Archives / 2021 / January
  • WebView2 Getting Started

    The Microsoft WebView2 control allows you to embed Web Tech in native applications. It’s miles better than the old web browser controls. The WebView2 control is based on the Chromium platform.

    The official docs for the control are found here:


    Important note (as of 2021-01-20) - ensure you installed the following list of pre-requisites before proceeding:

    I suggest you visit and get the “Edge Canary Channel” that way.

    Install WebView2 SDK in Visual Studio

    Once you’ve created your WebForms or WPF project, install the Microsoft.Web.WebView2 package from Nuget:

    PM> Install-Package Microsoft.Web.WebView2

    Initializing WebView2 Control

    Much about the control is asynchronous, and to make sure the control is loaded and ready, add an InitializeAsync() method to your form constructor, and place the events of interest there, like so:

            public webView2TestForm()
            async void InitializeAsync()
                webViewControl.NavigationCompleted += WebViewControlOnNavigationCompleted;
                webViewControl.WebMessageReceived += WebViewControlOnWebMessageReceived;
                await webViewControl.EnsureCoreWebView2Async(null);

    Send Message to Web Page

    Easiest way to communicate between the web page and the native application is to send messages. From the native app:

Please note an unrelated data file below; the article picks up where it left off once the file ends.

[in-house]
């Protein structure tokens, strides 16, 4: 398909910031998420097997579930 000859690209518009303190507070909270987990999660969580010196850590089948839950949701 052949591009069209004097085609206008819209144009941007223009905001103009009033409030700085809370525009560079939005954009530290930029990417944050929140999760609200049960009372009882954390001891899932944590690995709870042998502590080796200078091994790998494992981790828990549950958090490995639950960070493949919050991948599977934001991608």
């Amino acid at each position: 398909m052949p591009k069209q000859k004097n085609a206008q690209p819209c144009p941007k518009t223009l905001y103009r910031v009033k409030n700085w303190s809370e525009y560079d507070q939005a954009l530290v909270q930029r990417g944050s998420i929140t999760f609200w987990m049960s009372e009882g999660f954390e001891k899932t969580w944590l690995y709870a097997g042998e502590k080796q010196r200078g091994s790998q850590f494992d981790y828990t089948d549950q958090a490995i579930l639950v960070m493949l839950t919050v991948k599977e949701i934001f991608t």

To handle messages, the web page need some scripting:

                event => {
                    console.log('Got message from host!');

    Send Message to Host

    To send a message from the web page'page.ready');

    To handle messages from web page in the host:

            private void WebViewControlOnWebMessageReceived(object sender, CoreWebView2WebMessageReceivedEventArgs e)
                var message = e.TryGetWebMessageAsString();
                switch (message)
                    case "page.ready":
                        Trace.TraceInformation("Got page.ready message!");
                        Trace.TraceWarning("Unknown message received: " + message);

    Proxy Objects

    One of the coolest features availeble is to send a “proxy object” from the native application to the web page. There are some limitations but powerful enough. The best info I’ve found is this: 

    The class/object must be exposed as a COM object (!):

        public class ProxyHostObject
            // sample property
            public string Name { get; set; } = "Johan";
            // sample method
            public string GetName()
                return Name;
            // sample indexed property
            public string this[int index]
                get => _dictionary[index];
                set => _dictionary[index] = value;